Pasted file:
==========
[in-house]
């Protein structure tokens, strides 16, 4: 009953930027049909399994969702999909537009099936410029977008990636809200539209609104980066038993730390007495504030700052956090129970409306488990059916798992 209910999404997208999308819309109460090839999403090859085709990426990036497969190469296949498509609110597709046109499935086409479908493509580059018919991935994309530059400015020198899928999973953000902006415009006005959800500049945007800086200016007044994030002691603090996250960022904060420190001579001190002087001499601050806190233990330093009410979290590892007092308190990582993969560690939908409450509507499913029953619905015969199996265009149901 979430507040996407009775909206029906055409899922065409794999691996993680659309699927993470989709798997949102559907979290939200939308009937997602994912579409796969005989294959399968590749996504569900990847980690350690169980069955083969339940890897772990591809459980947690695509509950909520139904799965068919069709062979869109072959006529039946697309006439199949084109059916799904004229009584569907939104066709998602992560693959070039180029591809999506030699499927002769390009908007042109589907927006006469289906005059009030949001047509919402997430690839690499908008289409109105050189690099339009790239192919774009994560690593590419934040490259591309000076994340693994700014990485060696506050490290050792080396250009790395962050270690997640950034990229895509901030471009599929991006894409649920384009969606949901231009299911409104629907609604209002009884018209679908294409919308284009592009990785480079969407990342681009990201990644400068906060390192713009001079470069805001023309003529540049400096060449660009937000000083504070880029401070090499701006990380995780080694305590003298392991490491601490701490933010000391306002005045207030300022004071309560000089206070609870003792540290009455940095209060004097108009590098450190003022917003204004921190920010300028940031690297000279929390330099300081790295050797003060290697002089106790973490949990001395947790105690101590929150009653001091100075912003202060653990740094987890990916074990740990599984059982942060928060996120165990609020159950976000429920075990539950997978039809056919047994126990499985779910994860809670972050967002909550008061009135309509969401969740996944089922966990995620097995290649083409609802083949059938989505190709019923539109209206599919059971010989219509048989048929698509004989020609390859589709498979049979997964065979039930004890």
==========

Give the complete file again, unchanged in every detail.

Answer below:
[in-house]
């Protein structure tokens, strides 16, 4: 009953930027049909399994969702999909537009099936410029977008990636809200539209609104980066038993730390007495504030700052956090129970409306488990059916798992 209910999404997208999308819309109460090839999403090859085709990426990036497969190469296949498509609110597709046109499935086409479908493509580059018919991935994309530059400015020198899928999973953000902006415009006005959800500049945007800086200016007044994030002691603090996250960022904060420190001579001190002087001499601050806190233990330093009410979290590892007092308190990582993969560690939908409450509507499913029953619905015969199996265009149901 979430507040996407009775909206029906055409899922065409794999691996993680659309699927993470989709798997949102559907979290939200939308009937997602994912579409796969005989294959399968590749996504569900990847980690350690169980069955083969339940890897772990591809459980947690695509509950909520139904799965068919069709062979869109072959006529039946697309006439199949084109059916799904004229009584569907939104066709998602992560693959070039180029591809999506030699499927002769390009908007042109589907927006006469289906005059009030949001047509919402997430690839690499908008289409109105050189690099339009790239192919774009994560690593590419934040490259591309000076994340693994700014990485060696506050490290050792080396250009790395962050270690997640950034990229895509901030471009599929991006894409649920384009969606949901231009299911409104629907609604209002009884018209679908294409919308284009592009990785480079969407990342681009990201990644400068906060390192713009001079470069805001023309003529540049400096060449660009937000000083504070880029401070090499701006990380995780080694305590003298392991490491601490701490933010000391306002005045207030300022004071309560000089206070609870003792540290009455940095209060004097108009590098450190003022917003204004921190920010300028940031690297000279929390330099300081790295050797003060290697002089106790973490949990001395947790105690101590929150009653001091100075912003202060653990740094987890990916074990740990599984059982942060928060996120165990609020159950976000429920075990539950997978039809056919047994126990499985779910994860809670972050967002909550008061009135309509969401969740996944089922966990995620097995290649083409609802083949059938989505190709019923539109209206599919059971010989219509048989048929698509004989020609390859589709498979049979997964065979039930004890």